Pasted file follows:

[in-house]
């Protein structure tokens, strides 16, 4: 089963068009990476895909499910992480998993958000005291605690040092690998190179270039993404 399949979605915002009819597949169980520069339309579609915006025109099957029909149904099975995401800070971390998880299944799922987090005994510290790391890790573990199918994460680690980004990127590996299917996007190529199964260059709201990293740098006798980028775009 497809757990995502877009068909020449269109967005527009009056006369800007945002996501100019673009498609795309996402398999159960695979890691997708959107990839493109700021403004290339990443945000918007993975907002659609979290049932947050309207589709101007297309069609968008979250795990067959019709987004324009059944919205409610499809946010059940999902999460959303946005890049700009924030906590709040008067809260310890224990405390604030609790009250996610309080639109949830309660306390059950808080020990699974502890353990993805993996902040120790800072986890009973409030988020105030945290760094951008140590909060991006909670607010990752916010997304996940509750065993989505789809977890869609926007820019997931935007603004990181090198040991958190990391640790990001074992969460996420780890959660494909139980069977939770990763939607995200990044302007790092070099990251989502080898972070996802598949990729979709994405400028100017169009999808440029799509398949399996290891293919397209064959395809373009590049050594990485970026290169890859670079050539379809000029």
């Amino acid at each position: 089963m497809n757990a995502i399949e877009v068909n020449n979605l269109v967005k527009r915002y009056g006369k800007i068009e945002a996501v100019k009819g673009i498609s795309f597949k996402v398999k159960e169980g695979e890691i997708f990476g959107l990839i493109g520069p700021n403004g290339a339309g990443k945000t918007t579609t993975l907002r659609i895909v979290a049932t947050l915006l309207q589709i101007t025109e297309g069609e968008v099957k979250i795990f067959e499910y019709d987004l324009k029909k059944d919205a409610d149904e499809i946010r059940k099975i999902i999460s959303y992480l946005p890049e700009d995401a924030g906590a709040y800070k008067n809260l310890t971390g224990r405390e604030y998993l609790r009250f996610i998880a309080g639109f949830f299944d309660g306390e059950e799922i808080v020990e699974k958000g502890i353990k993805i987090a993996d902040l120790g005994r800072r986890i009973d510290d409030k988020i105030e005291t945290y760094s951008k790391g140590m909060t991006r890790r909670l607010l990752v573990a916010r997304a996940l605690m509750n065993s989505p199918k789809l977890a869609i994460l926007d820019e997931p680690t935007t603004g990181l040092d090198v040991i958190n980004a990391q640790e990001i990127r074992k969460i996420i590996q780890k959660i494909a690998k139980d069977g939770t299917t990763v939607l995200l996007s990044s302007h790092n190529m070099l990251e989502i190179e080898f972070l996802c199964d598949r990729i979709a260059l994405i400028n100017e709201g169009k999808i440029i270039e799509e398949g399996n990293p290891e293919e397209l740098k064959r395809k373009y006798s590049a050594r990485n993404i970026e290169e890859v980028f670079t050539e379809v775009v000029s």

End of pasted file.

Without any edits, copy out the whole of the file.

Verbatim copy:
[in-house]
């Protein structure tokens, strides 16, 4: 089963068009990476895909499910992480998993958000005291605690040092690998190179270039993404 399949979605915002009819597949169980520069339309579609915006025109099957029909149904099975995401800070971390998880299944799922987090005994510290790391890790573990199918994460680690980004990127590996299917996007190529199964260059709201990293740098006798980028775009 497809757990995502877009068909020449269109967005527009009056006369800007945002996501100019673009498609795309996402398999159960695979890691997708959107990839493109700021403004290339990443945000918007993975907002659609979290049932947050309207589709101007297309069609968008979250795990067959019709987004324009059944919205409610499809946010059940999902999460959303946005890049700009924030906590709040008067809260310890224990405390604030609790009250996610309080639109949830309660306390059950808080020990699974502890353990993805993996902040120790800072986890009973409030988020105030945290760094951008140590909060991006909670607010990752916010997304996940509750065993989505789809977890869609926007820019997931935007603004990181090198040991958190990391640790990001074992969460996420780890959660494909139980069977939770990763939607995200990044302007790092070099990251989502080898972070996802598949990729979709994405400028100017169009999808440029799509398949399996290891293919397209064959395809373009590049050594990485970026290169890859670079050539379809000029």
């Amino acid at each position: 089963m497809n757990a995502i399949e877009v068909n020449n979605l269109v967005k527009r915002y009056g006369k800007i068009e945002a996501v100019k009819g673009i498609s795309f597949k996402v398999k159960e169980g695979e890691i997708f990476g959107l990839i493109g520069p700021n403004g290339a339309g990443k945000t918007t579609t993975l907002r659609i895909v979290a049932t947050l915006l309207q589709i101007t025109e297309g069609e968008v099957k979250i795990f067959e499910y019709d987004l324009k029909k059944d919205a409610d149904e499809i946010r059940k099975i999902i999460s959303y992480l946005p890049e700009d995401a924030g906590a709040y800070k008067n809260l310890t971390g224990r405390e604030y998993l609790r009250f996610i998880a309080g639109f949830f299944d309660g306390e059950e799922i808080v020990e699974k958000g502890i353990k993805i987090a993996d902040l120790g005994r800072r986890i009973d510290d409030k988020i105030e005291t945290y760094s951008k790391g140590m909060t991006r890790r909670l607010l990752v573990a916010r997304a996940l605690m509750n065993s989505p199918k789809l977890a869609i994460l926007d820019e997931p680690t935007t603004g990181l040092d090198v040991i958190n980004a990391q640790e990001i990127r074992k969460i996420i590996q780890k959660i494909a690998k139980d069977g939770t299917t990763v939607l995200l996007s990044s302007h790092n190529m070099l990251e989502i190179e080898f972070l996802c199964d598949r990729i979709a260059l994405i400028n100017e709201g169009k999808i440029i270039e799509e398949g399996n990293p290891e293919e397209l740098k064959r395809k373009y006798s590049a050594r990485n993404i970026e290169e890859v980028f670079t050539e379809v775009v000029s």